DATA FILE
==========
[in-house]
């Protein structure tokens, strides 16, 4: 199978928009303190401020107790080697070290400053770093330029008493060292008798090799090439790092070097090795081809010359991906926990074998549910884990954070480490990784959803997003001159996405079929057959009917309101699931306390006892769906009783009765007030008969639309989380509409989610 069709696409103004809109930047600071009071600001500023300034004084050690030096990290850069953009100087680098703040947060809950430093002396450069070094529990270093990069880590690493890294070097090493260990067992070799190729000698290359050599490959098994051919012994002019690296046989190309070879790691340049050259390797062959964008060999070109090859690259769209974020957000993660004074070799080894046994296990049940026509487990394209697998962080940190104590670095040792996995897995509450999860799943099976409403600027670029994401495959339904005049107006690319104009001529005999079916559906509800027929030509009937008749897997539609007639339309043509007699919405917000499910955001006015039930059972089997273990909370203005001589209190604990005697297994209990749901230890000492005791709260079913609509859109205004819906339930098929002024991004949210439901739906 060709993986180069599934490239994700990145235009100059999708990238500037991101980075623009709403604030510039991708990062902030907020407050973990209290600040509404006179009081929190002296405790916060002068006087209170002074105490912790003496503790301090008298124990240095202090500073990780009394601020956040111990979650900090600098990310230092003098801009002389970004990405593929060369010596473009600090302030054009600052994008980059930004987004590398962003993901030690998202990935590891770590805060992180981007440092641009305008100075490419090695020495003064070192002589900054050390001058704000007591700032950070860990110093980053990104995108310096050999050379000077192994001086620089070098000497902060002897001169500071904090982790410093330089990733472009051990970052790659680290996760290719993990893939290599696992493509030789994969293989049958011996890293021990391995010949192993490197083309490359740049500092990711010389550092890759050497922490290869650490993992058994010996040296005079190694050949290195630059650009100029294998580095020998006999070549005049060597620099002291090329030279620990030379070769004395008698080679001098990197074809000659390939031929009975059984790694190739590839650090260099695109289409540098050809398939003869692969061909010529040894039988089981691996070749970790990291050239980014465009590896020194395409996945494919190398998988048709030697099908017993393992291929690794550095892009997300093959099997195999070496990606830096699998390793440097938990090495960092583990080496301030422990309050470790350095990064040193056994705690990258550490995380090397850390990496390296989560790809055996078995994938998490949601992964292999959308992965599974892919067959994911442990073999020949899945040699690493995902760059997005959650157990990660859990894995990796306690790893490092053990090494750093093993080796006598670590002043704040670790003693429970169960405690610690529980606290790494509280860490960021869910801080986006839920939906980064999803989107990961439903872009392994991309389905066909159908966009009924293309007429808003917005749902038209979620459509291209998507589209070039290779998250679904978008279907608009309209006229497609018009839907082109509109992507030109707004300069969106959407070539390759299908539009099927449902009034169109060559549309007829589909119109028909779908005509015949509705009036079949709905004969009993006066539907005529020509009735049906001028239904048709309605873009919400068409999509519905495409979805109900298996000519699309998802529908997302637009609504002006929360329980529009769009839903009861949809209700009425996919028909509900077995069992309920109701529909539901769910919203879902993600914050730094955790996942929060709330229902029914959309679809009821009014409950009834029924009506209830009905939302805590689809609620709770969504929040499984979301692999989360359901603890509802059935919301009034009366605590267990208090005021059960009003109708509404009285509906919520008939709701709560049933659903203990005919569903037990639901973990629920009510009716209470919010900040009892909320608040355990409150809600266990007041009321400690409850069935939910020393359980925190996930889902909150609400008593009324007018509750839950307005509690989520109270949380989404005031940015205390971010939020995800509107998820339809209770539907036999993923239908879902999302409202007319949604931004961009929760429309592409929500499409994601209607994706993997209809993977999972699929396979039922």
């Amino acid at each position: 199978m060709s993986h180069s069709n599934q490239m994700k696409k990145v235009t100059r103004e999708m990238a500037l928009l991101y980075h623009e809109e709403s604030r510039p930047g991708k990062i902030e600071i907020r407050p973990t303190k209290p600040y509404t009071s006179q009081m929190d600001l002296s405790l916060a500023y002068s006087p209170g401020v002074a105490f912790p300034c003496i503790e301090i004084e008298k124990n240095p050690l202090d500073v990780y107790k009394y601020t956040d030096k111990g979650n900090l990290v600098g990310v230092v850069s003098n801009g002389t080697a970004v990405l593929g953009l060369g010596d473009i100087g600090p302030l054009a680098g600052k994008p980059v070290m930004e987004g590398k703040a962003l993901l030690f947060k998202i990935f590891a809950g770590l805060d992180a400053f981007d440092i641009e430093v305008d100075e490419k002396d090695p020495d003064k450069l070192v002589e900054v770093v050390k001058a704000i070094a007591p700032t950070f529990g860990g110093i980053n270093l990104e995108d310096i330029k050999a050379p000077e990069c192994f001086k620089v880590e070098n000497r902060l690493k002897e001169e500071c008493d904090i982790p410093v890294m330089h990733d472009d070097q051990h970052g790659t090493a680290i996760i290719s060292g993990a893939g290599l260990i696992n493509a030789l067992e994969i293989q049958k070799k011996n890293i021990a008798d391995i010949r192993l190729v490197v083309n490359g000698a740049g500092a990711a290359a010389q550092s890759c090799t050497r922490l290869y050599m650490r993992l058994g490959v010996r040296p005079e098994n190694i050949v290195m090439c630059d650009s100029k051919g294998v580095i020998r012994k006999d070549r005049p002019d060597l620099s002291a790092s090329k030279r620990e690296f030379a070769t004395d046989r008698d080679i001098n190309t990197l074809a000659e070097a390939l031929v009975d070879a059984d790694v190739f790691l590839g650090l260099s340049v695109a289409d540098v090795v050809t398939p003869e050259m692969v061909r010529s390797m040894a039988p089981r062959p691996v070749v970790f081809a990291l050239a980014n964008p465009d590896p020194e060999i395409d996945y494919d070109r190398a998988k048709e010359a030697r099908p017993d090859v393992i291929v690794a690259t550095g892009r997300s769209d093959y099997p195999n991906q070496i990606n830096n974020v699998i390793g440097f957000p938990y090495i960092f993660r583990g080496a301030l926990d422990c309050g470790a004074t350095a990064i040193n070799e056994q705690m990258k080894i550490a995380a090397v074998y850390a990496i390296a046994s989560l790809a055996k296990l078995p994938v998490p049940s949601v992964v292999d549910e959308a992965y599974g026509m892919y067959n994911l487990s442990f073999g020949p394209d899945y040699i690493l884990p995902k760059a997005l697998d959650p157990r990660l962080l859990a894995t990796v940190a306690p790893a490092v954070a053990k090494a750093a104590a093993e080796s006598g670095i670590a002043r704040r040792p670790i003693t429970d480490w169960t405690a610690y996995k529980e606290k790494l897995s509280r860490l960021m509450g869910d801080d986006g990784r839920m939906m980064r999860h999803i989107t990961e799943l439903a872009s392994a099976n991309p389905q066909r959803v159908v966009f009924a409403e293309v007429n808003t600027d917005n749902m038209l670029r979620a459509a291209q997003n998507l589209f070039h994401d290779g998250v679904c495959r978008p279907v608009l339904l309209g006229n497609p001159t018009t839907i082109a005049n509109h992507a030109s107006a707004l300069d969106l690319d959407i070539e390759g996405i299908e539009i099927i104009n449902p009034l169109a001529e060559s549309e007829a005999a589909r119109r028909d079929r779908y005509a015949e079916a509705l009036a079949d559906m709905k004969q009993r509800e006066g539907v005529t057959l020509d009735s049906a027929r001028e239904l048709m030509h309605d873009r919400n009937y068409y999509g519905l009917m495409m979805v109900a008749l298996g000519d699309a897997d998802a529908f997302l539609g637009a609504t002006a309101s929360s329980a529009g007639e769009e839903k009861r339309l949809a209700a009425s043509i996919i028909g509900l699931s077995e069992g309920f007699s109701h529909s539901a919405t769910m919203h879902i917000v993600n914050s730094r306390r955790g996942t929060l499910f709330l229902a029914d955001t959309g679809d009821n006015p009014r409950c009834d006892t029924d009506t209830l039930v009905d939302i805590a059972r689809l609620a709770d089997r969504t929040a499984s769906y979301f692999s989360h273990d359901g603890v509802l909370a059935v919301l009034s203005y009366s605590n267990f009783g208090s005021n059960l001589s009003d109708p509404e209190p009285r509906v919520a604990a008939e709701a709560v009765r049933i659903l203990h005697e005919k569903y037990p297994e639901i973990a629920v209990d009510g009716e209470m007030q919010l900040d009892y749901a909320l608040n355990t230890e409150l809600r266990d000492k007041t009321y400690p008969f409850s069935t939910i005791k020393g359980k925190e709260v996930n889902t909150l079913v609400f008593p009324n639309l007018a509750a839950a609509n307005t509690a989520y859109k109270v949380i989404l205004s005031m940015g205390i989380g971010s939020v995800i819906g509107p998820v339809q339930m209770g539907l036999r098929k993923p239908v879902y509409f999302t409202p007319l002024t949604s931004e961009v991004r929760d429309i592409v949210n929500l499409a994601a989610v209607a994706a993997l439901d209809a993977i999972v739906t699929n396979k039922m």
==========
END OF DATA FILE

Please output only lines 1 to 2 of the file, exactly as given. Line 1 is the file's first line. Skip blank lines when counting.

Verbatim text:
[in-house]
């Protein structure tokens, strides 16, 4: 199978928009303190401020107790080697070290400053770093330029008493060292008798090799090439790092070097090795081809010359991906926990074998549910884990954070480490990784959803997003001159996405079929057959009917309101699931306390006892769906009783009765007030008969639309989380509409989610 069709696409103004809109930047600071009071600001500023300034004084050690030096990290850069953009100087680098703040947060809950430093002396450069070094529990270093990069880590690493890294070097090493260990067992070799190729000698290359050599490959098994051919012994002019690296046989190309070879790691340049050259390797062959964008060999070109090859690259769209974020957000993660004074070799080894046994296990049940026509487990394209697998962080940190104590670095040792996995897995509450999860799943099976409403600027670029994401495959339904005049107006690319104009001529005999079916559906509800027929030509009937008749897997539609007639339309043509007699919405917000499910955001006015039930059972089997273990909370203005001589209190604990005697297994209990749901230890000492005791709260079913609509859109205004819906339930098929002024991004949210439901739906 060709993986180069599934490239994700990145235009100059999708990238500037991101980075623009709403604030510039991708990062902030907020407050973990209290600040509404006179009081929190002296405790916060002068006087209170002074105490912790003496503790301090008298124990240095202090500073990780009394601020956040111990979650900090600098990310230092003098801009002389970004990405593929060369010596473009600090302030054009600052994008980059930004987004590398962003993901030690998202990935590891770590805060992180981007440092641009305008100075490419090695020495003064070192002589900054050390001058704000007591700032950070860990110093980053990104995108310096050999050379000077192994001086620089070098000497902060002897001169500071904090982790410093330089990733472009051990970052790659680290996760290719993990893939290599696992493509030789994969293989049958011996890293021990391995010949192993490197083309490359740049500092990711010389550092890759050497922490290869650490993992058994010996040296005079190694050949290195630059650009100029294998580095020998006999070549005049060597620099002291090329030279620990030379070769004395008698080679001098990197074809000659390939031929009975059984790694190739590839650090260099695109289409540098050809398939003869692969061909010529040894039988089981691996070749970790990291050239980014465009590896020194395409996945494919190398998988048709030697099908017993393992291929690794550095892009997300093959099997195999070496990606830096699998390793440097938990090495960092583990080496301030422990309050470790350095990064040193056994705690990258550490995380090397850390990496390296989560790809055996078995994938998490949601992964292999959308992965599974892919067959994911442990073999020949899945040699690493995902760059997005959650157990990660859990894995990796306690790893490092053990090494750093093993080796006598670590002043704040670790003693429970169960405690610690529980606290790494509280860490960021869910801080986006839920939906980064999803989107990961439903872009392994991309389905066909159908966009009924293309007429808003917005749902038209979620459509291209998507589209070039290779998250679904978008279907608009309209006229497609018009839907082109509109992507030109707004300069969106959407070539390759299908539009099927449902009034169109060559549309007829589909119109028909779908005509015949509705009036079949709905004969009993006066539907005529020509009735049906001028239904048709309605873009919400068409999509519905495409979805109900298996000519699309998802529908997302637009609504002006929360329980529009769009839903009861949809209700009425996919028909509900077995069992309920109701529909539901769910919203879902993600914050730094955790996942929060709330229902029914959309679809009821009014409950009834029924009506209830009905939302805590689809609620709770969504929040499984979301692999989360359901603890509802059935919301009034009366605590267990208090005021059960009003109708509404009285509906919520008939709701709560049933659903203990005919569903037990639901973990629920009510009716209470919010900040009892909320608040355990409150809600266990007041009321400690409850069935939910020393359980925190996930889902909150609400008593009324007018509750839950307005509690989520109270949380989404005031940015205390971010939020995800509107998820339809209770539907036999993923239908879902999302409202007319949604931004961009929760429309592409929500499409994601209607994706993997209809993977999972699929396979039922």